Transitioning from community college to university

By Caitlyn Muller, Stockton University graduate

My college experience started at a community college formerly known as Cumberland County College (CCC) in Vineland. It’s now known as Rowan College of South Jersey, Cumberland Campus. I attended CCC on a New Jersey School Counts! Scholarship, earning 64 credits and receiving an associate degree in liberal arts/ social sciences.

I initially wanted to pursue my studies in psychology. As I began the process of transferring to a four-year university, I realized my true passion was for the classroom. I decided to switch to the field of education.

When deciding on which university to transfer to, I had many worries: Will my associate degree help me in the field of education? How will all my credits transfer into the education program? Is my associate degree worthless now that I switched majors? Do I have to repeat courses that I completed at CCC? Is it too late for me to switch my major going into my junior year of college? I struggled with plenty of stress and anxiety over graduating from a community college and transferring to a university. I also stressed over changing my career path.

I am the first in my immediate family to attend a university, so this process was brand new to me with a lot of uncertainty and risk. To further educate myself on the transfer process, I researched the course catalogs of several local universities and used their websites as a resource. Through research, I pieced together how my associate degree would fit into different bachelor’s degree programs.

I discovered I could make appointments with the Center for Academic Advising at Stockton University. I met with an adviser to understand my options. The adviser answered all my questions regarding the programs. The adviser illuminated how valuable my associate degree was upon entering Stockton. All my courses transferred over into my new major:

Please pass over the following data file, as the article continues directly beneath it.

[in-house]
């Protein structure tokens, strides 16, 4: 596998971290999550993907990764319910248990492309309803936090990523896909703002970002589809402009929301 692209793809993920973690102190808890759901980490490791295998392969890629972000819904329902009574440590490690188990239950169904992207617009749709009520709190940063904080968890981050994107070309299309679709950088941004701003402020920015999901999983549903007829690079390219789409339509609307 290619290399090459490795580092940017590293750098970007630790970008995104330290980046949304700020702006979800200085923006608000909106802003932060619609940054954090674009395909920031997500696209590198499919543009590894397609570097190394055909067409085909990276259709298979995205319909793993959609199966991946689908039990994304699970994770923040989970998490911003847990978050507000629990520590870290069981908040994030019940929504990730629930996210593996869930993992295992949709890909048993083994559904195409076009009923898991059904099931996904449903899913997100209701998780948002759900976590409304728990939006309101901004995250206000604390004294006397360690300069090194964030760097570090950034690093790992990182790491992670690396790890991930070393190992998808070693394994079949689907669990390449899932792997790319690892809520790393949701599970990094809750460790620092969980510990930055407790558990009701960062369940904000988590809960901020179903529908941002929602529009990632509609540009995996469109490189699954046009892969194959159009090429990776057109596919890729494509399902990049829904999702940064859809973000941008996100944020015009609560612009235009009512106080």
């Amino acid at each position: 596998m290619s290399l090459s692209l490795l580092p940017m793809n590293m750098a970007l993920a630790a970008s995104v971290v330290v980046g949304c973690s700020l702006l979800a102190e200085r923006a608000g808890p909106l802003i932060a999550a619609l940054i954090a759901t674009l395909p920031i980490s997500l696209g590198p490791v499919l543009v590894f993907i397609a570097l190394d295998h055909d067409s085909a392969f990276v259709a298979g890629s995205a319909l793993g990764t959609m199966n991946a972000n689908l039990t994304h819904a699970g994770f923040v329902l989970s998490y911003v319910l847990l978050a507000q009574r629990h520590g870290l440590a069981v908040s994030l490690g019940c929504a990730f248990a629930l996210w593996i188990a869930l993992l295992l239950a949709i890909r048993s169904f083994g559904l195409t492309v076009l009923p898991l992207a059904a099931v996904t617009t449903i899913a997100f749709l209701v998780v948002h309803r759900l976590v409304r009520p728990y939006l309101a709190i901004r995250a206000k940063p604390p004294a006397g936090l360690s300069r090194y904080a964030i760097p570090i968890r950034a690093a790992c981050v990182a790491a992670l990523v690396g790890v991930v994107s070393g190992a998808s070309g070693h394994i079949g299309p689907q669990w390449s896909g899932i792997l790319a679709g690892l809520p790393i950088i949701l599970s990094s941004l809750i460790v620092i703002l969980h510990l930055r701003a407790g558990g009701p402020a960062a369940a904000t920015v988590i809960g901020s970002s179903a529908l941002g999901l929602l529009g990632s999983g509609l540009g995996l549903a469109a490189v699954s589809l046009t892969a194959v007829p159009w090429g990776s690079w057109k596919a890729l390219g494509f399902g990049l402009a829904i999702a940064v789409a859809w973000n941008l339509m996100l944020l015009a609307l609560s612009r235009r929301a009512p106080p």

B.A. in Psychology with a Concentration in Education. Thus, I was able to fulfill my interest in psychology and obtain my teaching license.

At Stockton, I continued research in psychology labs running inferential and descriptive statistic tests based on social- psychological topics related to education. I was also accepted into the teacher preparation program where I spent two years observing classrooms and student teaching.

Walking into the world of education felt like whiplash—but in a good way! There was plenty to learn and plenty of steps to determine if teaching was the right career path for me. This came in the form of clinical practice courses, Praxis exams and the edTPA portfolio. I spent four and a half years in college for a total of nine semesters. Considering I received my Bachelor of Arts in Psychology along with my teaching license, it was well worth the extra semester at Stockton.

There was an enormous difference between my community college experience and my university experience, but both were very valuable in making me who I am today. At community college I obtained all the general knowledge and finished all required courses needed for any bachelor’s degree. By the time I reached Stockton, I was taking courses that were directly related to my field of study. It was a huge change and it felt scary at times, but I am proud of all that I accomplished throughout and beyond the transfer process.

Advice for transferring

  • Explore university course catalogs.
  • Talk to an adviser.
  • Research required exams and portfolios, such as Praxis and edTPA.
  • Be attentive about what courses to take in community college to ensure they transfer to your preferred university.
  • Do not be afraid to switch your major.
  • Follow your own timeline in your college experience.

What I wished I’d known

  • Seminar courses are required courses for most degrees.
  • Minors are obtainable along with degrees and certificates.
  • Obtaining multiple endorsements with the teaching license provides specialization in multiple grade levels/subjects.
  • Praxis study material and edTPA handbook manuals are significant to succeeding.
  • There are many educational organizations available to join.